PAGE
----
The MLS has seen tremendous success among expansion clubs in the past 15 years. The league’s elevation can be attributed to various factors including entry into Canada through Toronto (2007), supporter culture acceleration and the league’s rebirth in Orlando and Atlanta.

In the next expansion phase, 12 bids were received to fill up the new 4 expansion spots. These bid cities tick numerous boxes for MLS. Play alongside or replace teams and leagues that left and newly promoted teams in a top tier league, to name a few.

Each bid was evaluated using three key principles:

  1. Ownership
  2. Stadium Capacity
  3. Market Strength

In picking the final four, the MLS will also consider the league’s strategic needs including present markets that are underserved by the league and important television markets they have not entered.

From the loss-making venture it was in 2001, today, the situation is totally changed. Attendance records are shattered every year. Presently, MLS has more fans per game that the NBA and NHL and its three rights holders experienced an increase in viewership last year.

According to MLS Commissioner, Don Garber, the league isn’t fully developed yet, mentioning an evolving national fan base. The league’s merchandising business is also set to grow and become more vibrant.

Jonathan Kraft, joint owner of the New England Revolution foresaw this growth momentum, only he didn’t see it coming along this quickly.

Over the last 12 years, under the leadership of Don and Mark Abbott, (MLS President and Deputy Commissioner) the beautiful game has risen to another level thanks to their growing understanding of the game and immense passion for the same.

Kraft, as the head of the MLS Expansion Committee, has seen firsthand what effects come with the maturation of these bids. With their introduction comes additional strength for the league geographically. Additionally, it will make the league more attractive, and with this growth, getting to 28 teams, make the MLS a true national property.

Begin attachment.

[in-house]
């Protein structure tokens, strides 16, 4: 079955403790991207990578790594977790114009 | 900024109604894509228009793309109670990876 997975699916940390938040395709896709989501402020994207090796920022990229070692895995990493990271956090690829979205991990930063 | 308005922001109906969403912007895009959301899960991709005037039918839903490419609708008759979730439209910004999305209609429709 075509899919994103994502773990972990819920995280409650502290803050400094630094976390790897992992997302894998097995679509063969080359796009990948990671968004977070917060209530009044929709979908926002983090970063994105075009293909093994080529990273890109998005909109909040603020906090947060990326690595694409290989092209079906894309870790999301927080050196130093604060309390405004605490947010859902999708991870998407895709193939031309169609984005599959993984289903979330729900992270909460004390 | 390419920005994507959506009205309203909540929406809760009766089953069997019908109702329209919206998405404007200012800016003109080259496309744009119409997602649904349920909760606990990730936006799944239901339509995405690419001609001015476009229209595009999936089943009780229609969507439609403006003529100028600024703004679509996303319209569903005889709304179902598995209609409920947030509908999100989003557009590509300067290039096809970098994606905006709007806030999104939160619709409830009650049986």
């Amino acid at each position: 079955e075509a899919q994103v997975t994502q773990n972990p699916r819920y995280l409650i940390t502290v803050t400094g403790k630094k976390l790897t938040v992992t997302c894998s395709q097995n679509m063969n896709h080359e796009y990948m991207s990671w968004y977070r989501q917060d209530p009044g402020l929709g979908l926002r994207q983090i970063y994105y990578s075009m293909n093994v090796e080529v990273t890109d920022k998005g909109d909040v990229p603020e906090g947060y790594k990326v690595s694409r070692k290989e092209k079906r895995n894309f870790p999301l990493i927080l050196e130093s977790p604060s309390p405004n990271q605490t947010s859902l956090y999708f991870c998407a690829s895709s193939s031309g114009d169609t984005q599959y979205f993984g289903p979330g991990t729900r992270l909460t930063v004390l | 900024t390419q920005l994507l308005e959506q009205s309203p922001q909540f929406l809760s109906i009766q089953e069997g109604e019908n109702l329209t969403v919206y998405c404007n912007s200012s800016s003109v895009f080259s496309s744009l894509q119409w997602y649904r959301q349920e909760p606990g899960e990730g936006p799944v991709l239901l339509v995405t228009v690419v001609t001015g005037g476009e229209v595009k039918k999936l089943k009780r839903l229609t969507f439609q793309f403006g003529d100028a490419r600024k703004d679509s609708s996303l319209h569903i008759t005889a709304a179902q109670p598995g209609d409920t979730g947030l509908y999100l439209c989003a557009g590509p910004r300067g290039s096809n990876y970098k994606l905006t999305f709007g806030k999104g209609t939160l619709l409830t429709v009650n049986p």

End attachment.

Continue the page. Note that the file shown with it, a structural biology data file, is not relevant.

What Next.

The MLS and its expansion committee, though still at the early stages of reviewing the 12 applications, is keeping silent as to how they will approach the four teams. In the coming months the committee is expected to travel and meet with the candidates. Selection of the first two will likely be around the second or third quarter of the year. They are expected to begin play by 2020 after paying $150 million in expansion fees.

The fees paid will be directed towards improvement of the league for things like infrastructure upgrades and player development as directed by the league’s leadership.

Alongside these considerations, the league is also looking into how a future market could spark national interest in Canada and the U.S., which would ultimately grow the national commercial and media value.

Each bid city is expected to provide commitment letters for stadium naming, jersey front rights, and any other corporate and local support it expects from its region. With this continued growth, plus the recent success of younger players like Sebastian Giovinco in Toronto and investment in the youth players by several teams, our long-standing reputation of being a retirement league for Europeans Stars is soon coming to an end.

As the league clears this next hurdle in expansion, the benefits are surely right behind.


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